- Try this! Hate going to the doctor? Watch this!
- Thinking about trying [product type]?
- Thinking about trying fresh pet food?
- Thinking about [the worse alternative]?
- Thinking about doing your taxes by hand?
- Still [the worse alternative to the product]?
- Watch this: Still wasting time on drug store errands? Watch this:
- Are you [accomplishing the goal optimally]?
- Are you using the right protein powder for your body?
13. “Value prop” is our middle name
It’s fun and playful and gets straight to the heart of why people should become your customer.
14. Lead with Your Discount
Marketers know that a good discount can actually make a company more money in the long-run. If you have a strong discount, put it in your copy to entice people into trying your product.
You can re-frame evergreen offers as “holiday specials” for key times of the year where ad auction competition increases — like Black Friday, Christmas, and Valentine’s Day.
15. Call your brand/service a “secret” in the first line
FOMO is a strong purchase-driver. You may already know that word of mouth sells. Branding your product as “a secret” taps into the same desire to buy what other people value. The element of gaining secret knowledge that only some people have adds to the feeling of exclusivity.
Potential customers want to fit in with the taste makers who already like your product. But they want to stand out as special — having unique knowledge and being an early adopter of what’s cool.
16. Holiday/Seasonal Call-Out
Mentioning the season or holiday around the time you’re running your ad helps it feel new and timely. For major gifting holidays, like Christmas, mentioning that your product suits the holiday can also relieve potential customer’s stress: you know exactly what they’re going through and have the solution — why yes, your wife would love this as a gift.
17. So Punny
What can we say? People love puns. They also groan at them. They love to groan at them. No matter what, puns stick in people’s brains. And when they pop up again in customer’s thoughts, it’ll be a free reminder of your product.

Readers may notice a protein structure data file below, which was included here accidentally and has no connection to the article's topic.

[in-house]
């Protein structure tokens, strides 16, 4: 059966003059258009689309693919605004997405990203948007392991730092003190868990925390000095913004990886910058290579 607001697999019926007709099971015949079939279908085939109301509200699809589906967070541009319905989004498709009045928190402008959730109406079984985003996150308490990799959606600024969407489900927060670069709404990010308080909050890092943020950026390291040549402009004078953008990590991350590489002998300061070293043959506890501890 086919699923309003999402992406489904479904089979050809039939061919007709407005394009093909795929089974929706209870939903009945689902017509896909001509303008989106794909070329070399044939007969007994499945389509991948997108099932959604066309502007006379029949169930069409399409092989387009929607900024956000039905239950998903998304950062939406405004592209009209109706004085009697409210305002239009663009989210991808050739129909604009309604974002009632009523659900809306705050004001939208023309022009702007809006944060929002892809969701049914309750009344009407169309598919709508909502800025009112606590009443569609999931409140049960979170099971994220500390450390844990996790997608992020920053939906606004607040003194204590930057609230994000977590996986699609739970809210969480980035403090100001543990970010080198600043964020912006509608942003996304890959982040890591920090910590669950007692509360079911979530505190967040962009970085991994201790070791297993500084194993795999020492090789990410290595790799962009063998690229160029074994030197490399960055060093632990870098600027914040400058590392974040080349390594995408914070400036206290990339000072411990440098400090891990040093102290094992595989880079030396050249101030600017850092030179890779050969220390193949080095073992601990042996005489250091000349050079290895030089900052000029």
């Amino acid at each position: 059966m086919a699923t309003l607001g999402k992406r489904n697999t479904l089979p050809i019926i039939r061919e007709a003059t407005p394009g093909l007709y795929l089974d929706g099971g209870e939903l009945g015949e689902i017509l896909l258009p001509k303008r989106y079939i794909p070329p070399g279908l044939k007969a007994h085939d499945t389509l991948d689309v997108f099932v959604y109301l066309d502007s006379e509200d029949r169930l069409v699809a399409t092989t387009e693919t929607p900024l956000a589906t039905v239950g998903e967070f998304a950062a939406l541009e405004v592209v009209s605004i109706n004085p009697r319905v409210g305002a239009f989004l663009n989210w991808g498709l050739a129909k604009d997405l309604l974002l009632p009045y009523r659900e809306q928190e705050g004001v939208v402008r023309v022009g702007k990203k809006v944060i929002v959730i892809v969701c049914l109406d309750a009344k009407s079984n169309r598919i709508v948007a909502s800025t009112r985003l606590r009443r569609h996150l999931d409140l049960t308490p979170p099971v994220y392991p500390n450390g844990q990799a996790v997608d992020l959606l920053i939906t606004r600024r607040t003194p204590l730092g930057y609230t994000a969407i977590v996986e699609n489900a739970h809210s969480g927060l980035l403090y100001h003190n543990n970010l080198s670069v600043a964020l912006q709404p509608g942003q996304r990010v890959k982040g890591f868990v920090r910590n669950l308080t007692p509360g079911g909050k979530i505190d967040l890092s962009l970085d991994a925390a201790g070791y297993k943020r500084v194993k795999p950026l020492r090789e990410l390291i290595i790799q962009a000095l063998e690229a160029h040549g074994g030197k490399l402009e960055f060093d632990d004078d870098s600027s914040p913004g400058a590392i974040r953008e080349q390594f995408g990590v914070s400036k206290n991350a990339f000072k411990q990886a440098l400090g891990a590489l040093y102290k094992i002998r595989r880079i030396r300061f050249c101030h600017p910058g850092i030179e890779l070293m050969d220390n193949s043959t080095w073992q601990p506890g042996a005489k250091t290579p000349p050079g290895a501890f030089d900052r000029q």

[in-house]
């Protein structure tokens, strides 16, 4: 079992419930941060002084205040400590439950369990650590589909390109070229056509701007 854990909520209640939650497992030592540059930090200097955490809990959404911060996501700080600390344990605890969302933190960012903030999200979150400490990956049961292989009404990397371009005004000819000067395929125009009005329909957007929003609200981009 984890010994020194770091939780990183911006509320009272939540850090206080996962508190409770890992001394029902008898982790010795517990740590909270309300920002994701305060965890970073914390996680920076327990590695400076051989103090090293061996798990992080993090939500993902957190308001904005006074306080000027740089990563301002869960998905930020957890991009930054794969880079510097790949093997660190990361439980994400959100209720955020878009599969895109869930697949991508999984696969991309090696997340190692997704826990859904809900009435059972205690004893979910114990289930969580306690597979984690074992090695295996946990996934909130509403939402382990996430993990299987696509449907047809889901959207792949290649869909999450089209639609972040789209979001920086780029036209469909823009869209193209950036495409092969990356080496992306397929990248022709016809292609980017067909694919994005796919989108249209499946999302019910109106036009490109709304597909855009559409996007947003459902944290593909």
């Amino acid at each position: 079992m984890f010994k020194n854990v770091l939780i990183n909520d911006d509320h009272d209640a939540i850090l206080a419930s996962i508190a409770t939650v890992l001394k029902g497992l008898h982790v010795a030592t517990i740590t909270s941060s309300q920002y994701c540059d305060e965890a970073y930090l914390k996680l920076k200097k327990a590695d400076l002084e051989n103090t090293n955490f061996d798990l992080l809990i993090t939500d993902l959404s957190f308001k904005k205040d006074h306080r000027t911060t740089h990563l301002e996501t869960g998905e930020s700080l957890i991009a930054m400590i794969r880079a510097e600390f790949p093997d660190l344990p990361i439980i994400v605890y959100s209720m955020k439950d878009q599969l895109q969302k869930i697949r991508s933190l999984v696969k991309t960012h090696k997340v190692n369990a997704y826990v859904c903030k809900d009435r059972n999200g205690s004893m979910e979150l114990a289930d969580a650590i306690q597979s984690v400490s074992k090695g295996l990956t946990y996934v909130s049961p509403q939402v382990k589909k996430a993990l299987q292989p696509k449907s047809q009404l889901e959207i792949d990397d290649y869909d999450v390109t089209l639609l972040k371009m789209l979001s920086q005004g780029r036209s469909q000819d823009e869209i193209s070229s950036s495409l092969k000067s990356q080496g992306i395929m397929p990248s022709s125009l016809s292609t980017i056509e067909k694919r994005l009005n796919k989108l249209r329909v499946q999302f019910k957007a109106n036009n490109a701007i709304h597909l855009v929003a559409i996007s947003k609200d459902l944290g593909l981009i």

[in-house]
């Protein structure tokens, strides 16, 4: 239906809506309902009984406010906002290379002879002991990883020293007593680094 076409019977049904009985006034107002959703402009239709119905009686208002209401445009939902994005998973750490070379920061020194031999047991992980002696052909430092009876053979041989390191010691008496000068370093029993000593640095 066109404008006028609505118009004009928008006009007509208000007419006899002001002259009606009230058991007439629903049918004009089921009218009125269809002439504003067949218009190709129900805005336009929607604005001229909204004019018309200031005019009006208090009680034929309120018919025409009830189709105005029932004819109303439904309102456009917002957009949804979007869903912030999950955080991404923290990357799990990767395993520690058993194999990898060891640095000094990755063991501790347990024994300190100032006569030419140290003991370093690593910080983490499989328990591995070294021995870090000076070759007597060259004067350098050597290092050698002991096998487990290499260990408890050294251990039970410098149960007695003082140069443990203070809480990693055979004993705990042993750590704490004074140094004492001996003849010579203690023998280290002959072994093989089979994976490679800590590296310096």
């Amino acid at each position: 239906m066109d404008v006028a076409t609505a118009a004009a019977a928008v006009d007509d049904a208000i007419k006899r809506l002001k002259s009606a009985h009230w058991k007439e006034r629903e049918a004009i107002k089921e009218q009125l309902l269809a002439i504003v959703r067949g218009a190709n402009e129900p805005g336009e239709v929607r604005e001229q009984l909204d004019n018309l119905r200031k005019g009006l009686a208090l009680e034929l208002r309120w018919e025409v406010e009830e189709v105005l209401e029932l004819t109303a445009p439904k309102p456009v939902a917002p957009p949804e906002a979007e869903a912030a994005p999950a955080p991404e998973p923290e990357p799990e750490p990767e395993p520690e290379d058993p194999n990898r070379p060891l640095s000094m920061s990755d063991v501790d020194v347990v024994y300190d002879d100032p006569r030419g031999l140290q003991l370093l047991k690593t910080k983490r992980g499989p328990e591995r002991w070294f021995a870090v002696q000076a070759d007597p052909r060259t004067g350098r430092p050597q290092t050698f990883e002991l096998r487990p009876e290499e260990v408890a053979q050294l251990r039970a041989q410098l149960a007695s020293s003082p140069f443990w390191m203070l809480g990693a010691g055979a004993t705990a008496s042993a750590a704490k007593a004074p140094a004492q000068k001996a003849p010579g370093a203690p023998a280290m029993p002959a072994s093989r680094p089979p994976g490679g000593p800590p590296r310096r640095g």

18. Retargeting Call-Outs
If you’re running retargeting/remarketing ads, be sure to include some retargeting-specific copy. It can make customers feel more understood when they see your ads.
Instead of focusing on introducing customers to what your product is, use your retargeting copy to offer additional value about your brand. Speaking to their decision process can also make customers feel seen, which can make them feel closer to your company and more likely to hit “buy”.
19. “Almost Sold Out”
Create a sense of urgency by referencing countdown deals, limited-time offers, and almost-sold-out stock.
20. Define Something Industry-Wide
Help offer value to your customers by giving them knowledge they didn’t have before. This will help establish you as a credible source of both information and solutions.
21. How it Works
Tell your potential customers explicitly how your service or product works to help them feel more confident in your company. Services, subscriptions, and SaaS would particularly benefit from this style of copy.
Not only does humor help improve people’s opinions about your brand, but it can also get more reactions (be prepared for your post to be covered in the crying-while-laughing emoji). And more reactions generally means increased exposure for your company — be it through people sharing to their feeds, word-of-mouth discussions about your ad, or people following your company’s page for more content.
23. Meme Speak
A great variation on humor, if you need a place to start, is by looking at trending memes. Replicate what’s popular on text-heavy sites like Twitter, Reddit, and Tumblr but find a way to tie it into your product.
24. Value Prop Equation
An easy and simple way to convey the benefits of your product is by breaking it down to its useful components. These short and sweet equations can show the user what your product is, how it differs from the competition, and why it brings value to the user.
25. Facts & Stats
Nothing says “industry expert” more than backing up your claims with data. Pull potential customers in with real facts that match up with your product.
This is particularly useful for beauty, health and wellness, and medical brands.
Ready to Write Performance-Fueling Ads?
There you have it — 25+ examples of ad copy that really worked for our partners. Make sure to test out your copy using our Outlier Method.
If you’re looking for a team that can generate fantastic copy for your ads, Primer can help. Our wide range of partners means we see what works in many different verticals, placements, platforms, and audiences. We bring that knowledge (backed by extensive data and proven success) to every account we service.
Find out how you can start hitting goals with our high-volume strategy in a FREE growth consultation ↓